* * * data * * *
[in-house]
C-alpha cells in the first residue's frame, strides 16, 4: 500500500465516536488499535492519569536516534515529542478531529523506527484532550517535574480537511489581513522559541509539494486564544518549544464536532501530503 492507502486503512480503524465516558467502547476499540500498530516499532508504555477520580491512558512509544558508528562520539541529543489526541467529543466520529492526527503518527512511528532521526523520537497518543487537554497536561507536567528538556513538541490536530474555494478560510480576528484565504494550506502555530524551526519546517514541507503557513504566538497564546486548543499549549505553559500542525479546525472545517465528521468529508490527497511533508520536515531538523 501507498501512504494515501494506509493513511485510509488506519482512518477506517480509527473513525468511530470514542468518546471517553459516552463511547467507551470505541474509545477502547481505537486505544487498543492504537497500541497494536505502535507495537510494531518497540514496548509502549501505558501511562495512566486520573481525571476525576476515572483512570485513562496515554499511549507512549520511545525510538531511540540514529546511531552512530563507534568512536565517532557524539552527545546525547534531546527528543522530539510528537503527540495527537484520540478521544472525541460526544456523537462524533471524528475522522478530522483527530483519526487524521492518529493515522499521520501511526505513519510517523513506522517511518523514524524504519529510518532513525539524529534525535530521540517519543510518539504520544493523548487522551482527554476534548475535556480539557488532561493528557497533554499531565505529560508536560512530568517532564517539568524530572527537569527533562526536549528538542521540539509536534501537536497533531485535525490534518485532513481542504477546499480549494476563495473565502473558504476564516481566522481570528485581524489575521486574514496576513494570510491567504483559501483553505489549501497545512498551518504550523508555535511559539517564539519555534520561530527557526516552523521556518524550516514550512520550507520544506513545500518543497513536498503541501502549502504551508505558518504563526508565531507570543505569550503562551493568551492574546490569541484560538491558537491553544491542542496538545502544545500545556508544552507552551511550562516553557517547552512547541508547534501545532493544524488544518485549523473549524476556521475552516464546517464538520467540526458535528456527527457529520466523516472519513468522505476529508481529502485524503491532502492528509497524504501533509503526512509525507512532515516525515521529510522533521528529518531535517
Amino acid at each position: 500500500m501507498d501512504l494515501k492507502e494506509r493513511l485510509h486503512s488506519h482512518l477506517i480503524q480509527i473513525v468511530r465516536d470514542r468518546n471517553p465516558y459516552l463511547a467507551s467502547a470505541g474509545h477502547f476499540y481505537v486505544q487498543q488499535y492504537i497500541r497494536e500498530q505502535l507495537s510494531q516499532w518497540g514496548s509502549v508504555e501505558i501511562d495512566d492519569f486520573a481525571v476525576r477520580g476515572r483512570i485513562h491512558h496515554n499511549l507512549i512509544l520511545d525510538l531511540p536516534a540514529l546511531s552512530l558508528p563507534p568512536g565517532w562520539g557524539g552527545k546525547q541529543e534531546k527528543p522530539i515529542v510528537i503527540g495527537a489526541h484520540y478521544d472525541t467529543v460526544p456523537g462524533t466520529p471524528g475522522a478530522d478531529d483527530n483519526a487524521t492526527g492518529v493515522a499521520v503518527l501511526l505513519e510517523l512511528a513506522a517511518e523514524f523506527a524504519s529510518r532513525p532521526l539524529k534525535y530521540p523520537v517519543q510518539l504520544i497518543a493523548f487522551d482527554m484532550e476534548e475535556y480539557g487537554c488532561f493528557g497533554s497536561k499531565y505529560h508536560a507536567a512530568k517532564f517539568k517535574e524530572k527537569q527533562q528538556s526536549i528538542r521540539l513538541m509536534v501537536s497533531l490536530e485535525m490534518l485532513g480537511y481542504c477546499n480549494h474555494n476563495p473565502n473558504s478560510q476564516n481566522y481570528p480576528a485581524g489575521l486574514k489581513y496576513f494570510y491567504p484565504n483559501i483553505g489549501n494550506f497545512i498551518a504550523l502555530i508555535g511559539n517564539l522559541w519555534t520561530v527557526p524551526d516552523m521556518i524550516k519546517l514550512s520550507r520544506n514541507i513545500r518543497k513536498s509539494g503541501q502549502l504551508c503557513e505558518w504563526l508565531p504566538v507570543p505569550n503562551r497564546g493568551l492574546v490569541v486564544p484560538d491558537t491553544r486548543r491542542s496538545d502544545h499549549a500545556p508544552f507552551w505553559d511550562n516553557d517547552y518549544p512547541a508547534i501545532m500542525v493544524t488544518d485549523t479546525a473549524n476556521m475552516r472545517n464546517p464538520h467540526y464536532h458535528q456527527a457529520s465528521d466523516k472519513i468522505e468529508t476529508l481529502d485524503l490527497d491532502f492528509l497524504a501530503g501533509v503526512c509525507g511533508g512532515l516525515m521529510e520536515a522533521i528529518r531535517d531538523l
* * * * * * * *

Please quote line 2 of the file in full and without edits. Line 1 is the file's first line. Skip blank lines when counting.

C-alpha cells in the first residue's frame, strides 16, 4: 500500500465516536488499535492519569536516534515529542478531529523506527484532550517535574480537511489581513522559541509539494486564544518549544464536532501530503 492507502486503512480503524465516558467502547476499540500498530516499532508504555477520580491512558512509544558508528562520539541529543489526541467529543466520529492526527503518527512511528532521526523520537497518543487537554497536561507536567528538556513538541490536530474555494478560510480576528484565504494550506502555530524551526519546517514541507503557513504566538497564546486548543499549549505553559500542525479546525472545517465528521468529508490527497511533508520536515531538523 501507498501512504494515501494506509493513511485510509488506519482512518477506517480509527473513525468511530470514542468518546471517553459516552463511547467507551470505541474509545477502547481505537486505544487498543492504537497500541497494536505502535507495537510494531518497540514496548509502549501505558501511562495512566486520573481525571476525576476515572483512570485513562496515554499511549507512549520511545525510538531511540540514529546511531552512530563507534568512536565517532557524539552527545546525547534531546527528543522530539510528537503527540495527537484520540478521544472525541460526544456523537462524533471524528475522522478530522483527530483519526487524521492518529493515522499521520501511526505513519510517523513506522517511518523514524524504519529510518532513525539524529534525535530521540517519543510518539504520544493523548487522551482527554476534548475535556480539557488532561493528557497533554499531565505529560508536560512530568517532564517539568524530572527537569527533562526536549528538542521540539509536534501537536497533531485535525490534518485532513481542504477546499480549494476563495473565502473558504476564516481566522481570528485581524489575521486574514496576513494570510491567504483559501483553505489549501497545512498551518504550523508555535511559539517564539519555534520561530527557526516552523521556518524550516514550512520550507520544506513545500518543497513536498503541501502549502504551508505558518504563526508565531507570543505569550503562551493568551492574546490569541484560538491558537491553544491542542496538545502544545500545556508544552507552551511550562516553557517547552512547541508547534501545532493544524488544518485549523473549524476556521475552516464546517464538520467540526458535528456527527457529520466523516472519513468522505476529508481529502485524503491532502492528509497524504501533509503526512509525507512532515516525515521529510522533521528529518531535517